Wynne talks prosperity and sustainability

Wynne spoke about sustainability and prosperity at the Centre for International Governance and Innovation in Waterloo. Photo by Ramona Leitao

Walking into a sold-out room at the Centre for International Governance Innovation (CIGI), Ontario Premier Kathleen Wynne addressed a number of dignitaries, including MPPs, city councillors, university presidents, academics and former BlackBerry CEO Jim Balsillie, regarding Ontario’s position on sustainability. The premier’s lecture ran concurrently with the Global Climate Governance and Canadian Policy: Looking Forward to Paris 2015 conference hosted by the neighbouring Balsillie School of International Affairs.

Wynne began her speech by recognizing the six First Nations of the Grand River Territory, upon whose land the CIGI is located, and then quickly dove into the sustainability conversation. She proclaimed the year 2015 as a moment in history “where future prosperity hinges on our ability to gather behind new ideas and, at the same time, discard the old.” This was Premier Wynne’s way of directly linking the concept of sustainability with economic growth.

The premier was critical of the Canadian federal government, claiming that the country is not a leader on climate change, despite 84 per cent of Canadians believing that the country has an obligation to be an international leader on emissions reductions. Wynne would like Ontario to take that leadership position that so many Canadians feel is necessary.

Wynne told the audience that there are three major events at which she will take leadership in 2015. In the coming months, Wynne will attend a premiers summit on climate change in Quebec, whose goal is to determine best practices for a carbon pricing system. The premier is also hosting a climate summit in Toronto to coincide with the Pan Am Games, expected to be attended by various political leaders from throughout the Americas. Finally, she claimed that the end of the year will witness the development and release of an official climate action plan for Ontario. Wynne believes that these events will put the province of Ontario in a strong position to become Canada’s leader on sustainability.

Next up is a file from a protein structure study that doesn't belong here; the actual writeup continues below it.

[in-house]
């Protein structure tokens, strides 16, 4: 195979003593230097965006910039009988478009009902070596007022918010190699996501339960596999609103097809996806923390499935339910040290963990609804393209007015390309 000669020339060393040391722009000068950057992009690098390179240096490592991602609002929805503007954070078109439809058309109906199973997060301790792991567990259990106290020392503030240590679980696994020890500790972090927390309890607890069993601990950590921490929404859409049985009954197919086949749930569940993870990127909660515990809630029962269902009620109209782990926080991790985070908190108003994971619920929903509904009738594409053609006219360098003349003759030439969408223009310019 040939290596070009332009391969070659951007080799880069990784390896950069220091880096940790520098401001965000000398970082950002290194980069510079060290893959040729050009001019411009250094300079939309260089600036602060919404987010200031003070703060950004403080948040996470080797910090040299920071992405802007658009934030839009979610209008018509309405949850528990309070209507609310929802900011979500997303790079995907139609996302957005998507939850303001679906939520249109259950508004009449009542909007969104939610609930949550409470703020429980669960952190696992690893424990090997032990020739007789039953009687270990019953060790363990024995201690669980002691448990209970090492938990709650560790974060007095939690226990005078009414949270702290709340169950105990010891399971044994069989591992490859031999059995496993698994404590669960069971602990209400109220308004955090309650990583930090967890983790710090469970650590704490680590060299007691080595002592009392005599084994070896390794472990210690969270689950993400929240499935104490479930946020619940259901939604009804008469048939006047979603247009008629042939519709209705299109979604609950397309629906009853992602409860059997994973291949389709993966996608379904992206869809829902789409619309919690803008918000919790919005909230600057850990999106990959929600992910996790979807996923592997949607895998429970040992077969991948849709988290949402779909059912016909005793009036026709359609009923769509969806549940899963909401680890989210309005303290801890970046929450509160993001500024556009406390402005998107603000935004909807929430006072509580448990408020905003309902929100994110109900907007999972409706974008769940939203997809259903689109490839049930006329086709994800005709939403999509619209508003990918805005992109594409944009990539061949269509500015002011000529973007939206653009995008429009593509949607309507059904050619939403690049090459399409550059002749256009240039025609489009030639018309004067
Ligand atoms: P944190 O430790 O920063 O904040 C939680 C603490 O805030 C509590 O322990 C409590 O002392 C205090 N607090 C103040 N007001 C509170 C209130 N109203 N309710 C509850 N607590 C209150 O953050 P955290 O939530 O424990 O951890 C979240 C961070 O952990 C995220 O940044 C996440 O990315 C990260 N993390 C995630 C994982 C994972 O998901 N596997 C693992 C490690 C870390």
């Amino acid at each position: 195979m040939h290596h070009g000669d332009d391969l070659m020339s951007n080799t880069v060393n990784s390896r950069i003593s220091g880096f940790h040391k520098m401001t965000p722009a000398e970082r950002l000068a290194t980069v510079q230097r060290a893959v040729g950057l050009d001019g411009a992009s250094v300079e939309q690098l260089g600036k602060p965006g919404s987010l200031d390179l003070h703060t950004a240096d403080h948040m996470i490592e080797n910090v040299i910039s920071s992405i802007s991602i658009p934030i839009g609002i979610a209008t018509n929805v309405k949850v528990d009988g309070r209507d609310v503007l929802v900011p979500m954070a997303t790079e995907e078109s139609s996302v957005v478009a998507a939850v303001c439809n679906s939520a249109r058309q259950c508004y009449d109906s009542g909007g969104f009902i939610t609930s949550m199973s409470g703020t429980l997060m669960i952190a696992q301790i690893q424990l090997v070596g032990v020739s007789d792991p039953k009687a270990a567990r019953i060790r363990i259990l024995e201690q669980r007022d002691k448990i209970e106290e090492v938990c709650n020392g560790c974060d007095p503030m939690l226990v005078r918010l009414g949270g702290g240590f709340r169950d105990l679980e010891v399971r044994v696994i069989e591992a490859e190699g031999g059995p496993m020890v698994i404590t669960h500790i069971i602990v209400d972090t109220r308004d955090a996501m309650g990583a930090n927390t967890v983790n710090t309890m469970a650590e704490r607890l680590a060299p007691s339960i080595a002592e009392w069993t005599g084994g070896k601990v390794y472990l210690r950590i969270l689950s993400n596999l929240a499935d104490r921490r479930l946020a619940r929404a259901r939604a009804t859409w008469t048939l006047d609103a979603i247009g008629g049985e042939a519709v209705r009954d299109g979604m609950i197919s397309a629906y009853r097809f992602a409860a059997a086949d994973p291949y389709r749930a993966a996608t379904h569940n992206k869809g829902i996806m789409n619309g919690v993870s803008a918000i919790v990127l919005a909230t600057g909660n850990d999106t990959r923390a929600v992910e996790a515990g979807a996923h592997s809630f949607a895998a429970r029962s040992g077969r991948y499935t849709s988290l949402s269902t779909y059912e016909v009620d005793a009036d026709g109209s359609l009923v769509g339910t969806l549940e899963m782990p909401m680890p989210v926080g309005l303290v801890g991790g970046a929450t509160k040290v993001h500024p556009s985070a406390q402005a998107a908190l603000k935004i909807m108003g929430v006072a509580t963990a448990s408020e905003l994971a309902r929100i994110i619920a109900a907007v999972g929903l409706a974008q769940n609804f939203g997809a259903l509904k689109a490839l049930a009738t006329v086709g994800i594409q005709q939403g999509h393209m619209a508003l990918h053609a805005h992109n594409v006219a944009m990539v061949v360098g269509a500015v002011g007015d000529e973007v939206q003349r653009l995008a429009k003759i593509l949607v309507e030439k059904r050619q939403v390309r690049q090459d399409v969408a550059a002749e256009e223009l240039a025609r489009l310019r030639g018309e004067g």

With regards to specific actions the province was going to take, the premier was relatively quiet. She spoke in more general terms, claiming that inaction would exacerbate inequality and that sustainable actions will bring prosperity to the province. Not mentioned in the speech, however, was the potential Ontario carbon tax. Instead, the premier briefly touched on Ontario’s recent investment and partnership with Linamar to develop more fuel-efficient carparts.

The lecture concluded with a nod to the future of her government’s actions on sustainability. “We will seize new opportunities with confidence,” Wynne said, “and we will leave the rest up to history.”

The lecture was followed by a brief question-and-answer period moderated by CIGI president Rohinton Medhora, who read three pre-screened questions submitted by attendees of the lecture. The questions spoke generally to the feasibility of taking sustainable actions in Ontario and the role of the provincial government on the global state. Here Wynne stated that the Ontario government was willing to take advantage of sustainable investment opportunities, even if it meant potentially being unable to balance the province’s budget. She also intends to work with the federal government to improve Canada’s standing in international negotiations. This is important, she claimed, because Canadians are more aware and concerned about sustainability than ever before.

When the question-and-answer period was finished, the premier quickly exited the building to attend another engagement in the region. Her lecture left many in the audience with a general feeling of optimism regarding Ontario’s position on sustainability, but wanting more specific details about what actions are being taken.


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